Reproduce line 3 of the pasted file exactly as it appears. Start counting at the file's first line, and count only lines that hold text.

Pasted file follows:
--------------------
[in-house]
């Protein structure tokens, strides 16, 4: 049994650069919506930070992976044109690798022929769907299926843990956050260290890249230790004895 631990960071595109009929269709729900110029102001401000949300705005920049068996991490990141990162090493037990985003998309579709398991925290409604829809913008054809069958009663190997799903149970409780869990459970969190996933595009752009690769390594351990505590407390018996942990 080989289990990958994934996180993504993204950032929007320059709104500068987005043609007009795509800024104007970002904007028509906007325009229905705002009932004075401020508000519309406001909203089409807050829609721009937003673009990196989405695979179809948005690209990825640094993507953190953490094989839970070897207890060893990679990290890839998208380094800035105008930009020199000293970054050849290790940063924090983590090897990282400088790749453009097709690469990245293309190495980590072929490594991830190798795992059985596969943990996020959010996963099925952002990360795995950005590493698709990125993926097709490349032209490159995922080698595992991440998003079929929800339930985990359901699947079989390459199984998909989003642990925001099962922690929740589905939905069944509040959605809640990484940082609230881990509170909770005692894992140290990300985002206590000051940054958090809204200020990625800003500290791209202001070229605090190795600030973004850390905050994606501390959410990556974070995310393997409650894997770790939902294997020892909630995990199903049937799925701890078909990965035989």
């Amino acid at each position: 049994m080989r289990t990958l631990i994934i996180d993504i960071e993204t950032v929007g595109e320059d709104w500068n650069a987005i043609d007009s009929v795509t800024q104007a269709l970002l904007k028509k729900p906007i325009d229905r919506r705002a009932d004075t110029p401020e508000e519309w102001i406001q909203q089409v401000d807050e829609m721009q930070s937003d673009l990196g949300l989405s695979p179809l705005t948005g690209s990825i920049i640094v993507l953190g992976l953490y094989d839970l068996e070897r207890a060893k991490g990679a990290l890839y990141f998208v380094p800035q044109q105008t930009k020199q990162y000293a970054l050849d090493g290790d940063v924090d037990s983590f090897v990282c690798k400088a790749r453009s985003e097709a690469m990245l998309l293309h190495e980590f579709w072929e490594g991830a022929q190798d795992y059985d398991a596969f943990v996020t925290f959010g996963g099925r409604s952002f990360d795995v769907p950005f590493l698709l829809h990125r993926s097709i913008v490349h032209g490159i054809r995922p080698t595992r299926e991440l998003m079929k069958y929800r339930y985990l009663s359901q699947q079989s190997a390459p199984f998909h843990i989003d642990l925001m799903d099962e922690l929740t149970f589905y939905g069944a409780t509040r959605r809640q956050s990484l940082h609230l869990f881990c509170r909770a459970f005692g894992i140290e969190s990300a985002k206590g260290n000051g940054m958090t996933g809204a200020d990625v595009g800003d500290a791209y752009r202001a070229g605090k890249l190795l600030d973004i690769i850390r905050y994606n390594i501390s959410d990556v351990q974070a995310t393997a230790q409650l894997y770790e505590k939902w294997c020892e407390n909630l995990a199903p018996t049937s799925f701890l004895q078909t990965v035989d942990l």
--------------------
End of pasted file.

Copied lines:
């Amino acid at each position: 049994m080989r289990t990958l631990i994934i996180d993504i960071e993204t950032v929007g595109e320059d709104w500068n650069a987005i043609d007009s009929v795509t800024q104007a269709l970002l904007k028509k729900p906007i325009d229905r919506r705002a009932d004075t110029p401020e508000e519309w102001i406001q909203q089409v401000d807050e829609m721009q930070s937003d673009l990196g949300l989405s695979p179809l705005t948005g690209s990825i920049i640094v993507l953190g992976l953490y094989d839970l068996e070897r207890a060893k991490g990679a990290l890839y990141f998208v380094p800035q044109q105008t930009k020199q990162y000293a970054l050849d090493g290790d940063v924090d037990s983590f090897v990282c690798k400088a790749r453009s985003e097709a690469m990245l998309l293309h190495e980590f579709w072929e490594g991830a022929q190798d795992y059985d398991a596969f943990v996020t925290f959010g996963g099925r409604s952002f990360d795995v769907p950005f590493l698709l829809h990125r993926s097709i913008v490349h032209g490159i054809r995922p080698t595992r299926e991440l998003m079929k069958y929800r339930y985990l009663s359901q699947q079989s190997a390459p199984f998909h843990i989003d642990l925001m799903d099962e922690l929740t149970f589905y939905g069944a409780t509040r959605r809640q956050s990484l940082h609230l869990f881990c509170r909770a459970f005692g894992i140290e969190s990300a985002k206590g260290n000051g940054m958090t996933g809204a200020d990625v595009g800003d500290a791209y752009r202001a070229g605090k890249l190795l600030d973004i690769i850390r905050y994606n390594i501390s959410d990556v351990q974070a995310t393997a230790q409650l894997y770790e505590k939902w294997c020892e407390n909630l995990a199903p018996t049937s799925f701890l004895q078909t990965v035989d942990l």